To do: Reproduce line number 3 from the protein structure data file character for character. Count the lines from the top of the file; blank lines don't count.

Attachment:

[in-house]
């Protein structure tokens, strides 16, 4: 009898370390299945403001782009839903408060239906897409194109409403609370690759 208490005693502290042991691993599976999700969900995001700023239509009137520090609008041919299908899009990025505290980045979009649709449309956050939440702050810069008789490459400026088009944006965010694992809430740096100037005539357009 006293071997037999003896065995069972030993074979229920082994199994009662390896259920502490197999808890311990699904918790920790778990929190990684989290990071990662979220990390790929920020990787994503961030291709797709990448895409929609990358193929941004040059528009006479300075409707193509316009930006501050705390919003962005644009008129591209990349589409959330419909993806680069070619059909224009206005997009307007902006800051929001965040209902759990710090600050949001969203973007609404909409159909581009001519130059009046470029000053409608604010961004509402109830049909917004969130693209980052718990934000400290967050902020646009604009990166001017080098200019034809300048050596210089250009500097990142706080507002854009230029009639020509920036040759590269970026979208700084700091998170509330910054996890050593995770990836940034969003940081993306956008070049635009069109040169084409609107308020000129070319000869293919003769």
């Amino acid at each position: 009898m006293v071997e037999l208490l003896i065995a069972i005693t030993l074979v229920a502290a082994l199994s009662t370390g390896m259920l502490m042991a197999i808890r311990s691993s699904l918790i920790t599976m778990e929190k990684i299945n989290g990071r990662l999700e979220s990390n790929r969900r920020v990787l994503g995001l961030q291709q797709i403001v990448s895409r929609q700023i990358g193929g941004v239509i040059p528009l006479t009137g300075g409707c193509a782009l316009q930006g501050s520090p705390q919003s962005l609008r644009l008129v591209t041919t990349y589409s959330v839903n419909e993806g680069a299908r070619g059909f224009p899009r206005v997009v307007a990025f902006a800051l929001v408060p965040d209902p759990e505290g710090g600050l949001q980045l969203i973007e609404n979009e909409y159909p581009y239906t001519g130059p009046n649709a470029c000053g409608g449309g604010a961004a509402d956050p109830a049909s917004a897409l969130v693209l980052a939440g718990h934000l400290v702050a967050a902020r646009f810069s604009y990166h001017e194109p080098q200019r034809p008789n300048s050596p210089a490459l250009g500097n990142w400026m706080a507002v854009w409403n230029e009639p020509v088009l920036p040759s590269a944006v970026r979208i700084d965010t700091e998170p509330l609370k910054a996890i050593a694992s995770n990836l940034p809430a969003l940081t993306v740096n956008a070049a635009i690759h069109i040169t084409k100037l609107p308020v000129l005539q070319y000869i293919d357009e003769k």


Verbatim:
């Amino acid at each position: 009898m006293v071997e037999l208490l003896i065995a069972i005693t030993l074979v229920a502290a082994l199994s009662t370390g390896m259920l502490m042991a197999i808890r311990s691993s699904l918790i920790t599976m778990e929190k990684i299945n989290g990071r990662l999700e979220s990390n790929r969900r920020v990787l994503g995001l961030q291709q797709i403001v990448s895409r929609q700023i990358g193929g941004v239509i040059p528009l006479t009137g300075g409707c193509a782009l316009q930006g501050s520090p705390q919003s962005l609008r644009l008129v591209t041919t990349y589409s959330v839903n419909e993806g680069a299908r070619g059909f224009p899009r206005v997009v307007a990025f902006a800051l929001v408060p965040d209902p759990e505290g710090g600050l949001q980045l969203i973007e609404n979009e909409y159909p581009y239906t001519g130059p009046n649709a470029c000053g409608g449309g604010a961004a509402d956050p109830a049909s917004a897409l969130v693209l980052a939440g718990h934000l400290v702050a967050a902020r646009f810069s604009y990166h001017e194109p080098q200019r034809p008789n300048s050596p210089a490459l250009g500097n990142w400026m706080a507002v854009w409403n230029e009639p020509v088009l920036p040759s590269a944006v970026r979208i700084d965010t700091e998170p509330l609370k910054a996890i050593a694992s995770n990836l940034p809430a969003l940081t993306v740096n956008a070049a635009i690759h069109i040169t084409k100037l609107p308020v000129l005539q070319y000869i293919d357009e003769k």